Rent or the mortgage is usually the biggest bill for Americans, with 60 percent of those surveyed agreeing that's the case for them.
While many people get annual raises, it's not quite happening at a pace to keep up with increasing living costs. Forty-four percent of employees say their annual residential expenses (rent or mortgage, utilities, household maintenance) increase more than their salary does each year. Younger workers (ages 18-24) say this is even more common, with 52 percent agreeing that their residential costs raise more than salary each year.
Almost a third (28 percent) of employees say they have more than one job to supplement their living expenses, with even more Gen Z workers (50 percent) doing so.
Beyond getting a second job, the rising living costs but desire to live near work and other amenities like grocery stores, gyms and restaurants often means the need to have someone help pay for the location.
Ashad, a Millennial who lives in Ft. Myers, FL shares:
“Where I live, I almost feel the need to have a roommate or a two-income home in order to live a comfortable life."
This isn't an uncommon feeling amongst Americans. Just more than one-third of renters (39 percent of house renters, 38 percent of room renters and 33 percent of apartment renters) say they have a roommate because the cost of their home is too high for the amount of income they make. More than half (56 percent) of Gen Z workers feel this way.
Dave, a Boomer in Atlanta, explains:
“My commute was less than 5 minutes. It was awesome! For the past five of eight years, I've had a roommate so I can live close to the city…Having the right roommate makes all the difference, though."
It's important that you're on the same page with your roommate, so having a roommate agreement is a good idea to keep the peace.
Just more than one-fifth of those surveyed (21 percent) said they need more than one roommate to afford their current rent or mortgage, with that being the case for even more Gen Z workers (43 percent).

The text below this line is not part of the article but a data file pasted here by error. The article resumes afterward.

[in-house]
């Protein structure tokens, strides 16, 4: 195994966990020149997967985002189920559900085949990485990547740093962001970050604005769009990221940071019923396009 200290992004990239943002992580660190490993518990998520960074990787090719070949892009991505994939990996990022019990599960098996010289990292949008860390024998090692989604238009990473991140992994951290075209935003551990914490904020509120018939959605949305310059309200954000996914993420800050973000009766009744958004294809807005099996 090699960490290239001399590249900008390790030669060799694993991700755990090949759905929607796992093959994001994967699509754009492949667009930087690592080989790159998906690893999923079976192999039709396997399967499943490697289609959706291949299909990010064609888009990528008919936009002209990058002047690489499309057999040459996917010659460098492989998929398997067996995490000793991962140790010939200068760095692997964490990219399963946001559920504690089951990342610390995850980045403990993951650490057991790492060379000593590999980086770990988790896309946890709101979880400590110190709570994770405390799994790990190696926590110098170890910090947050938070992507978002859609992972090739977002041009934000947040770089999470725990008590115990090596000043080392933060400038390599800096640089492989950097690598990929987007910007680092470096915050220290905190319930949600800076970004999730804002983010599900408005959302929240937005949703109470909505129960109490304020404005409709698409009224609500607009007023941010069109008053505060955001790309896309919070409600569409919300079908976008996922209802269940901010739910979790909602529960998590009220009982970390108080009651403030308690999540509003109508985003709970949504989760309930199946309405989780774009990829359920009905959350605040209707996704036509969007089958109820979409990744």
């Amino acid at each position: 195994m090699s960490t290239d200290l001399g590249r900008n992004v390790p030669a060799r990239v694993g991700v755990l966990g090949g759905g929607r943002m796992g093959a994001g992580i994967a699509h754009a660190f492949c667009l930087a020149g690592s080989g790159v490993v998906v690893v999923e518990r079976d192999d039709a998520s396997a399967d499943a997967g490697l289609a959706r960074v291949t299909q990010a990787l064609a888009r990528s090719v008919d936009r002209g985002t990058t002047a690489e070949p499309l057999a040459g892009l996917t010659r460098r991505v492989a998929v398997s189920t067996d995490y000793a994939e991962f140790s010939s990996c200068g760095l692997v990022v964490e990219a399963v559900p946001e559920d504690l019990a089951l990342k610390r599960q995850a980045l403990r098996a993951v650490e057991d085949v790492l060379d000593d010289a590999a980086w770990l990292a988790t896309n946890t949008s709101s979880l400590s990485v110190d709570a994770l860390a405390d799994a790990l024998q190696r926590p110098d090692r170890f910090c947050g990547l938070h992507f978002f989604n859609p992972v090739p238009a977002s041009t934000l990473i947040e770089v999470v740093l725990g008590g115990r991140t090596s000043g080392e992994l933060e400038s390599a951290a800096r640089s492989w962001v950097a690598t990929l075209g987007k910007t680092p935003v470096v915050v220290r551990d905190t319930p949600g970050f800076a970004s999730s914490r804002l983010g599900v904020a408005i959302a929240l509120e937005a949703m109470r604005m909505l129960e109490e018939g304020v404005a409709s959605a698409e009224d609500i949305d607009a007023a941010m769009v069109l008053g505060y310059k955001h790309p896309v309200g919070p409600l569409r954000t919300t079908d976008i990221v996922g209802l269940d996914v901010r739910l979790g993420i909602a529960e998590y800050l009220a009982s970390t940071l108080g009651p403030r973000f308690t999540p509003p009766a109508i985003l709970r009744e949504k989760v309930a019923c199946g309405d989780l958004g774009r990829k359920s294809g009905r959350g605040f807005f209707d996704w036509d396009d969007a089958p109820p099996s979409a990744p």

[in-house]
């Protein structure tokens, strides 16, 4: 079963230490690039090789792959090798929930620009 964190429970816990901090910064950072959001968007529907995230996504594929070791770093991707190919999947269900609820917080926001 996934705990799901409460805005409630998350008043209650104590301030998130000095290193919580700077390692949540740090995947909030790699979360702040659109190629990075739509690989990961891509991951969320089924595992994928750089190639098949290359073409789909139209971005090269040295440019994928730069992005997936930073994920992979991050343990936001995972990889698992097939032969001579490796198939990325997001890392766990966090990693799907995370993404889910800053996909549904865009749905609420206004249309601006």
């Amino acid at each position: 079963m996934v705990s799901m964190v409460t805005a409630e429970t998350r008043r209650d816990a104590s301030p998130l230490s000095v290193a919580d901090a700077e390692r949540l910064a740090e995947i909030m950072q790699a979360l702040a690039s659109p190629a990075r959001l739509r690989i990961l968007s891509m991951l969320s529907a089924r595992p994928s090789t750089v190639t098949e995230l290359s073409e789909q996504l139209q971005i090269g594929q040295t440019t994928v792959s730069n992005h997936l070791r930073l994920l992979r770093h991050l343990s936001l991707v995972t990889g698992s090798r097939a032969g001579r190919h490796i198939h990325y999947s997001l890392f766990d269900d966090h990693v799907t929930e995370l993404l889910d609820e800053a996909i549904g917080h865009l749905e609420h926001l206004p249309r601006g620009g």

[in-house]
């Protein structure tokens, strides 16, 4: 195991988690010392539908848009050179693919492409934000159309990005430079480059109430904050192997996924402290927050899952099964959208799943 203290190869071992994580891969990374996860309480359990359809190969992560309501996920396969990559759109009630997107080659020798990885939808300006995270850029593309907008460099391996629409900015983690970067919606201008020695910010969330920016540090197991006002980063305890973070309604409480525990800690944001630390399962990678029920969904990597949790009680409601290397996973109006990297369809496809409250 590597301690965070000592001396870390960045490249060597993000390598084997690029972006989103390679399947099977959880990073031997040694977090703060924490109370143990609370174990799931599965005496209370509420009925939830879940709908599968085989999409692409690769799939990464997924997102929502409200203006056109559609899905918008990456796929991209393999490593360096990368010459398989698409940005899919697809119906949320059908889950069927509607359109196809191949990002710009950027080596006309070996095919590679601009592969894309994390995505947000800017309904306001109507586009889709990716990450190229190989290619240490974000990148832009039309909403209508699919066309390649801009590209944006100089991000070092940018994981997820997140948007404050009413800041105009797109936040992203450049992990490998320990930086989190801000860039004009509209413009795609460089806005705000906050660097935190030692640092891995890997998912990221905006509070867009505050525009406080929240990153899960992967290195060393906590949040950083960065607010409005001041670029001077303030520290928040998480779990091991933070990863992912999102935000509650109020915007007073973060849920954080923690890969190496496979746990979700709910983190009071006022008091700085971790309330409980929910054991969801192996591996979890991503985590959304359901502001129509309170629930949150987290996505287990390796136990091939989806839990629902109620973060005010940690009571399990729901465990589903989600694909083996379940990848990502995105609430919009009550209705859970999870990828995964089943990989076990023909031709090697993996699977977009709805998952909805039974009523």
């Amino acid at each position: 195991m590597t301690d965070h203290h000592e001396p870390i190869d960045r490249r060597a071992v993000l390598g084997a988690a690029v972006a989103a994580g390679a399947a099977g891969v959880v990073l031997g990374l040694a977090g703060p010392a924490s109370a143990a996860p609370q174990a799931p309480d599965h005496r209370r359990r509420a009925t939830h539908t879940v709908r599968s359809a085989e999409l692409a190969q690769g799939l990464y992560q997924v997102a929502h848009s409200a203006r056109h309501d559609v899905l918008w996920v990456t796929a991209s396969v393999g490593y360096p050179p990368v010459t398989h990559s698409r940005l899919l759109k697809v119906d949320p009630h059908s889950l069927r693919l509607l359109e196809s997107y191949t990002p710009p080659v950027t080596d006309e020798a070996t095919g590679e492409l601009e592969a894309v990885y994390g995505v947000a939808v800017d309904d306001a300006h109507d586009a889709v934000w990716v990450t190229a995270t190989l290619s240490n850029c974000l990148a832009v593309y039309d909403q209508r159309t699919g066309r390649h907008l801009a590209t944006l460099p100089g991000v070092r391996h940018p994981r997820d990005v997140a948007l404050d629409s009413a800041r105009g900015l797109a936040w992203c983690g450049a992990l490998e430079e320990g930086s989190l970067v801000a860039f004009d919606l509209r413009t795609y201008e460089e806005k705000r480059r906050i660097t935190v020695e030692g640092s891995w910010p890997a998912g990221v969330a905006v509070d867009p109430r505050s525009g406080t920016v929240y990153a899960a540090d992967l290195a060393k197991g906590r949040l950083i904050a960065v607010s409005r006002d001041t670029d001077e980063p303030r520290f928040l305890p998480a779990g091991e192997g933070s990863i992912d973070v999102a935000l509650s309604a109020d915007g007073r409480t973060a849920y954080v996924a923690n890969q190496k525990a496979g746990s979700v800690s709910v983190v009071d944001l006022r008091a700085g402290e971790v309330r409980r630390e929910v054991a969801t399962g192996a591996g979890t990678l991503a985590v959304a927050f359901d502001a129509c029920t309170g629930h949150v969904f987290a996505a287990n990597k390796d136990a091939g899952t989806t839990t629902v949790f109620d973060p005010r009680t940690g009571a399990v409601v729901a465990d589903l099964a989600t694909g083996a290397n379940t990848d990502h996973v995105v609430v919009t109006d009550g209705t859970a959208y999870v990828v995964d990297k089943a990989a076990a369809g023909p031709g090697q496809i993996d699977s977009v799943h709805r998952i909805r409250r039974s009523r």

Out of all renting options, townhome renting seems most expensive and offers the least amount of amenities. More than a quarter (29 percent) of townhouse renters need more than one roommate to afford where they live. Comparatively, 33 percent of room renters and 26 percent of apartment renters agree.
A big factor in choosing where to live is usually the commute time and in many major cities with great public transportation, people don't always have a car. Traffic and parking can add stress and costs, so there are often alternative commutes considered such as public transportation, ride-share services, biking and walking.
Jacob, a Millennial in Boston, told us:
“The options are usually to either pick a job close to your apartment or pick an apartment close to your job. As someone on the hunt for a new job, when I see a promising job opportunity, I quickly type the location into Google Maps and make sure it wouldn't take an hour to commute on buses each way. There's only so much daily podcast listening a man can take!"
The decision to rent vs. buy is one that many people weigh each year, especially if they're moving to a new city for a job. More than a quarter of employees (26 precent) say they currently rent but plan to purchase a home when they get a raise at work.
Since we know rent increases faster than wages for most employees, budgeting is key when looking to rent a new place or think about saving up to buy.
Research findings are based on an OmniPulse survey fielded by national polling firm Research Now on behalf of Randstad US and Apartment Guide. The survey was fielded from April 8-12, 2019. It included 1,211 employed people between the ages of 18 and 45+ who are either homeowners or renters of a house, room or apartment and a nationally representative sample balanced on age, gender and region.
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